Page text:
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Great expectations and the saga of SPECT/CT


Models based on the past can be helpful when trying to predict the future. So it has been with SPECT/CT.

Models based on the past can be helpful when trying to predict the future. So it has been with SPECT/CT. When vendors began pushing these hybrids five years ago, it was easy to see a bright future ahead.

Only a few years earlier, the combination of PET/CT had taken the marketplace by storm, igniting clinical interest in positron imaging after decades of neglect. Worldwide PET installations, numbered in tens during the late 1990s, leapt into the hundreds and then thousands. Who knew?

For years, we had thought the need for cyclotrons nearby to create fluorine-18 isotopes for the labeling of sugar molecules limited this modality to academic centers. But suddenly, almost miraculously, following the addition of CT, PET took off. Was it really so farfetched in 2004 to believe the same would happen to nuclear medicine, whose gamma cameras had been steadily declining in unit sales since the 1980s?

Expectations were high when Siemens and Philips took the plunge in 2005 and introduced the first clinical SPECT/CTs. GE had been on the market for years with a SPECT combined with a low-power, nondiagnostic CT, one with such poor performance that the CT component was used primarily for attenuation correction. Siemens and Philips execs believed the time was right for CT to supercharge SPECT, as it had done to PET. But there was a problem.

Looking back on this phenomenon, it’s apparent that there was more to the PET/CT boom than just the addition of anatomical imaging. The PET community had long been chipping away at the regulatory issues that had hamstrung the making of F-18, finally getting the FDA to ease its rules and allow broader production. The logistics of getting F-18 to PET scanners became simpler with the growth of distribution networks formed around cyclotrons strategically brought online to supply expanding clusters of PET/CTs. But it was a change in Medicare reimbursement that made all this possible and laid the groundwork for widespread payment for PET imaging.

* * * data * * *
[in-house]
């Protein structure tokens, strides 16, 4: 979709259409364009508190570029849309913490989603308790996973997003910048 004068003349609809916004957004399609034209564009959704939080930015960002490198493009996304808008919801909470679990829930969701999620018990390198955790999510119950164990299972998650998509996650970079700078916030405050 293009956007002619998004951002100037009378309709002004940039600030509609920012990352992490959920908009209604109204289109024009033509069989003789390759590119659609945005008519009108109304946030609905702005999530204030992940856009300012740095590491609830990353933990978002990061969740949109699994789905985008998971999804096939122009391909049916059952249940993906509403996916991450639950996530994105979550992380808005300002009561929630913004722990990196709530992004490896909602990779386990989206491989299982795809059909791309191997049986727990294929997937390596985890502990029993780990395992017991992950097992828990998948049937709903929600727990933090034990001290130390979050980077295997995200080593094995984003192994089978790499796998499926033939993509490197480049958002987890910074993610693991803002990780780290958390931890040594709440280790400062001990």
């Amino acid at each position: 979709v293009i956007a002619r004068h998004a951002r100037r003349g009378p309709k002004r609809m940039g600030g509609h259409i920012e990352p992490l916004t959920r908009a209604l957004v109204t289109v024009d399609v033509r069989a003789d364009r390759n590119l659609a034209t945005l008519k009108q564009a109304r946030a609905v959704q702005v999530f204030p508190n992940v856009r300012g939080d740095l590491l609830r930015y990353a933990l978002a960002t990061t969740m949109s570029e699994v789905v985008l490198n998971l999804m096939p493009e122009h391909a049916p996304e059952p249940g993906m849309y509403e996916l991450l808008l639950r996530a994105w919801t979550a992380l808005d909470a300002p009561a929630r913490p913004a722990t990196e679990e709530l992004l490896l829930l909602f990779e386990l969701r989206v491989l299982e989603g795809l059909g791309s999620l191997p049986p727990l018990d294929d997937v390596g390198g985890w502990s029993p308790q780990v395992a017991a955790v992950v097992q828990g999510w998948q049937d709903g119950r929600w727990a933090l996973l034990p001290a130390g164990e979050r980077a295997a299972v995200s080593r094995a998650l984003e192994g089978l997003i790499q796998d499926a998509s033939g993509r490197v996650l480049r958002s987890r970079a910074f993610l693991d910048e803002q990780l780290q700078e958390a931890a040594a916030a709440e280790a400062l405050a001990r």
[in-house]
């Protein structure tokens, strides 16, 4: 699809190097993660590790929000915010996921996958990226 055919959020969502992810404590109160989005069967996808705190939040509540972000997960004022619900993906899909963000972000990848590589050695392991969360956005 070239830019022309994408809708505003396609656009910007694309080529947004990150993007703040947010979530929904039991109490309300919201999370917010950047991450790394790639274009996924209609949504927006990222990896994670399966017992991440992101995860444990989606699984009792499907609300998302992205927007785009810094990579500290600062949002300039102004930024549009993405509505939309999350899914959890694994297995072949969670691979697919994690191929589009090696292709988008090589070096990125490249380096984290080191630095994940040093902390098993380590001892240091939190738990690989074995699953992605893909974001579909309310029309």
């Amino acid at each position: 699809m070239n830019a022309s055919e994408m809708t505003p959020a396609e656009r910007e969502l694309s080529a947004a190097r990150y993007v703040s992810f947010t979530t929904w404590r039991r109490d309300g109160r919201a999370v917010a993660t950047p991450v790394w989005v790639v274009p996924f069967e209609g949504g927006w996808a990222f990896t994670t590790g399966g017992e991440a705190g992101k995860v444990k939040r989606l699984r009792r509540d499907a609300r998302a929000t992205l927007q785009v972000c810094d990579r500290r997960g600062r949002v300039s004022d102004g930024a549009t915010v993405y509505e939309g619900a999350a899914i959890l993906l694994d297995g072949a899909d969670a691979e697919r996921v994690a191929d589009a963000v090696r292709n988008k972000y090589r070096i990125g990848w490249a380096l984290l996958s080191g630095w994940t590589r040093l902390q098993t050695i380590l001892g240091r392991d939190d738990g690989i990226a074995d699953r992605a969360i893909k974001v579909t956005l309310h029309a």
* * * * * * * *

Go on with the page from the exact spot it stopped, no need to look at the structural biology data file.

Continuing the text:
Contrast this with what is going on now in nuclear medicine, and we see how the model of adding CT to SPECT falls short. Reimbursement is not growing, and the supply of technetium, the isotope most used in nuclear medicine, is shrinking rather than expanding, due to the instability of molybdenum suppliers.

And, whereas the majority of PET/CT applications are in oncology and only a few in cardiology, the picture is reversed in SPECT. The SPECT/CT hybrids are of limited use in nuclear cardiology unless the CT component can generate 64-plus slices, and such configurations are well beyond the budgets of most cardiology departments.

This is not to say that SPECT/CT is doomed. It has, in fact, begun to catch on. Siemens reports that its SPECT/CT sales were more than half of all its SPECT sales in the most recent quarter. But these are worldwide numbers that include sales in Europe, where cardiological applications are much fewer than in the U.S. The split in the U.S. between SPECT only and SPECT/CT sales, according to an industry source, is more in the range of 75:25, with SPECT a lopsided victor.

While SPECT/CT has a bright future, it will not be anywhere near as bright as PET/CT, as the growth of SPECT/CT will follow a much different path.

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